A Calorie Is Not Just a Calorie: Why You Should Eat Nutrient Dense Foods
We’re here with an important newsflash: a calorie is not just a calorie, folks!
If you have long adhered to this maxim, it’s time to think again. Only then can you truly update your diet to eat healthfully for life.
Of course, one of the first steps on the path to a fitter body and a happier you is watching your calorie intake. If you have started monitoring your intake of calories in the form of food and your output of calories in the form of exercise, then congrats: you deserve a pat on the back. This is a fabulous first step. But it doesn’t end there.
Understanding Nutrient Density
You’ve most likely heard the term “nutrient density,” but perhaps you didn’t understand what it meant at the time. Clemson University explains that nutrient density “is a measure of the nutrients provided per calorie of food, or the ratio of nutrients to calories (energy).”
The article goes on to add “Foods that supply generous amounts of one or more nutrients compared to the number of calories they supply are called nutrient dense. Eggs, for example, have a high nutrient density, because they provide protein and many vitamins and minerals in proportion to their calories.” In other words, any single calorie can be full of nutrition elements your body needs to function – to burn energy, to repair tissue, to regulate bodily processes – or it can be devoid of nutritional value.
Unfortunately, a calorie affects your waistline the same either way. If you’re eating a lot of foods that don’t fill you up and give you energy, you’re wasting those calories. Worse, you’re probably eating more calories to make up for the lack of nutrient value in the previous ones. This can lead to obesity, diabetes, cancer and other chronic health conditions.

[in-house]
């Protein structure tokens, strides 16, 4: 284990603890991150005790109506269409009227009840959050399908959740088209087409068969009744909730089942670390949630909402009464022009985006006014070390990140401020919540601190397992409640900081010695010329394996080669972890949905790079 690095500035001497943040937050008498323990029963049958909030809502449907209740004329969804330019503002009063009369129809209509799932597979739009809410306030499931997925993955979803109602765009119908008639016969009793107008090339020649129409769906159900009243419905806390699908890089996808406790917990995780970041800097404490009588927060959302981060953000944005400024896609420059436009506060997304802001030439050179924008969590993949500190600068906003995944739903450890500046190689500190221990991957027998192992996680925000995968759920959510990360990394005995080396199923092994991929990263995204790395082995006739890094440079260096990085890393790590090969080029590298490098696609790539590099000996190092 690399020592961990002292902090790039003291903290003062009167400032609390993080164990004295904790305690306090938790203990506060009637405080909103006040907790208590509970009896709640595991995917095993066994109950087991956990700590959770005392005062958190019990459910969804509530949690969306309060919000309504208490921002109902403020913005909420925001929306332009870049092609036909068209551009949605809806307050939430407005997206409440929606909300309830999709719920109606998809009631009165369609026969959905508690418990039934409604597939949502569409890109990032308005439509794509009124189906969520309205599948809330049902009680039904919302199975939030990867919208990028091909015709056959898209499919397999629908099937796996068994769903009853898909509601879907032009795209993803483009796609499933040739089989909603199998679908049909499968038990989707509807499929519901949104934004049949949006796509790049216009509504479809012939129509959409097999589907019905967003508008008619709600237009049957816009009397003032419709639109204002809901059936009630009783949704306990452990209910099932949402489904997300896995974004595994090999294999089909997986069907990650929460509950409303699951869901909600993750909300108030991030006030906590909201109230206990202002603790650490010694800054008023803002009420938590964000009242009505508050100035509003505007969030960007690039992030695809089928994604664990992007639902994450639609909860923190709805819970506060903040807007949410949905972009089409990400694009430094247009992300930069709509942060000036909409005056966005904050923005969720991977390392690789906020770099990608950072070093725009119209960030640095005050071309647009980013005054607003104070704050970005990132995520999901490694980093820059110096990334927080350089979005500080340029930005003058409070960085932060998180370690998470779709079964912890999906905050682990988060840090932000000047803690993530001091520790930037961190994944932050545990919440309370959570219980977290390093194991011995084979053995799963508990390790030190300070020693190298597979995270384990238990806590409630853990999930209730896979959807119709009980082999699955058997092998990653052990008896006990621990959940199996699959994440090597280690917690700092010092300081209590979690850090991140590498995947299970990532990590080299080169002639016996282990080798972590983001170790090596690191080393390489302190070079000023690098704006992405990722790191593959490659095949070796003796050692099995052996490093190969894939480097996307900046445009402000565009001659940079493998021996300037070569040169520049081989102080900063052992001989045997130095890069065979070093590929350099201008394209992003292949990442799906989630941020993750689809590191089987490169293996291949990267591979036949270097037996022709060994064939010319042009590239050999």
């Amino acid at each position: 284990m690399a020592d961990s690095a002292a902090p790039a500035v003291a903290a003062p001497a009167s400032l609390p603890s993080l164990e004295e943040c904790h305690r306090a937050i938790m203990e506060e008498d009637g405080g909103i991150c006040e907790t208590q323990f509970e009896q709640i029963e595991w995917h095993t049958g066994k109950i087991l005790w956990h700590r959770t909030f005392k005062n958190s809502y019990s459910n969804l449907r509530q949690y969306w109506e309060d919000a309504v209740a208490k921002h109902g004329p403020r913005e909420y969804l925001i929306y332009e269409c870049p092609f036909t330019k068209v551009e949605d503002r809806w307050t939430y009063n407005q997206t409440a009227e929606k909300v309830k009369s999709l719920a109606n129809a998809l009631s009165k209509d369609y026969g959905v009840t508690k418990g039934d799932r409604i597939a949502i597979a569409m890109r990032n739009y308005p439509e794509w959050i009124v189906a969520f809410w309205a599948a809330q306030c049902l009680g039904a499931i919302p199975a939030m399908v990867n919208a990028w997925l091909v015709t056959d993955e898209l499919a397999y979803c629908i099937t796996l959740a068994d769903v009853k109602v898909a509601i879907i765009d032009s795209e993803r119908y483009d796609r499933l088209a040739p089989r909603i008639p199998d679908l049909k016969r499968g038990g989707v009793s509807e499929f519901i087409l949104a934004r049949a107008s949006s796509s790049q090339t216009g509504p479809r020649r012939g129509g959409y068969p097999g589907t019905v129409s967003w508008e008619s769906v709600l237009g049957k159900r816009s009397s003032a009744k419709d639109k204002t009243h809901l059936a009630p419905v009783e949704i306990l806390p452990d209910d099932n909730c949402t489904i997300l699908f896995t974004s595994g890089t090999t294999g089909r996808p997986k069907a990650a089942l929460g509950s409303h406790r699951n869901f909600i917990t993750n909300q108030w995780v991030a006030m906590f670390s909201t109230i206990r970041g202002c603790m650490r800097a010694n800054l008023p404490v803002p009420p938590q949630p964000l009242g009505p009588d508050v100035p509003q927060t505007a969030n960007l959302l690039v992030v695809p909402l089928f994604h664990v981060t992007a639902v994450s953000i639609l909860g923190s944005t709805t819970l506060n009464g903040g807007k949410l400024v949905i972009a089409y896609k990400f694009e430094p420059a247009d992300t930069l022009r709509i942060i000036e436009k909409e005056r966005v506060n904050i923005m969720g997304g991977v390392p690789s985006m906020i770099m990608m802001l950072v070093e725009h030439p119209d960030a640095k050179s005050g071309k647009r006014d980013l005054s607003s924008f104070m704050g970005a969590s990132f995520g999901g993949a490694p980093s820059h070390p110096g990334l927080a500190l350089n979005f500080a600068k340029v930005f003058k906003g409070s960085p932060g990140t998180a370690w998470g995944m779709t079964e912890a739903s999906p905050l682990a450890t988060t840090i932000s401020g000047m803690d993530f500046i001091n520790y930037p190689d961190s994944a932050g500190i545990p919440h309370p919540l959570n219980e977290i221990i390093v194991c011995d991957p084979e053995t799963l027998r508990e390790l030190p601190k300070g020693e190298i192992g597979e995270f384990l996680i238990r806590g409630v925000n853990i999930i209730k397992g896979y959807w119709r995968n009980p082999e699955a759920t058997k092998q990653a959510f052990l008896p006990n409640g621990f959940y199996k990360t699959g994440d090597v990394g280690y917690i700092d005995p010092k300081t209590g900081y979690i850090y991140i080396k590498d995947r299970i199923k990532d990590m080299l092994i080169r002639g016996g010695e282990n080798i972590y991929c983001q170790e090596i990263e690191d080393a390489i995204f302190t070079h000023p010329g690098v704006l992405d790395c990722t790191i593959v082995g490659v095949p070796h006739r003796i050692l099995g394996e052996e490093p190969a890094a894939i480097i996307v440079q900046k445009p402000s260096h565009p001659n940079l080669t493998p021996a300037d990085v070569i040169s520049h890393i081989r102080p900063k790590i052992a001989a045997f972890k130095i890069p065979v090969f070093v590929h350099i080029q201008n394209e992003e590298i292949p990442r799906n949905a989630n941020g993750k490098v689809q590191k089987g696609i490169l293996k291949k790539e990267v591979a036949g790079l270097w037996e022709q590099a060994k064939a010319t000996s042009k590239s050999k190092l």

Improving Diet Choices
Your best bet is to shoot for nutrient-dense foods wherever possible. Whole foods tend to be better than processed foods. Always go for something fresh over something packaged. Cook your own meals at home in the evenings when you can.
When you do eat sweets, make sure they’re not weighed down with a bunch of empty calories. Where possible, eat sweets that contain whole food ingredients, and avoid choices that are loaded with processed sugar. When doing your own baking, try a sugar substitute such as Lakanto. Made of monk fruit, it sweetens naturally, without adding empty calories. Prefer your sweets already prepped? Try their sugar-free chocolate bars.
But most of all, just remember that some calories are worth a lot more than others. It’s okay to have a treat sometimes. In fact, many dietitians believe that treating yourself is crucial to sticking to a healthy eating plan. When you do, though, view the treat as an exception. Healthy eating is all about doing the right thing most of the time, and most of the time, your calories need to be nutrient dense.
High-quality calories are the secret to a healthy body and a healthy life. Get more of them today.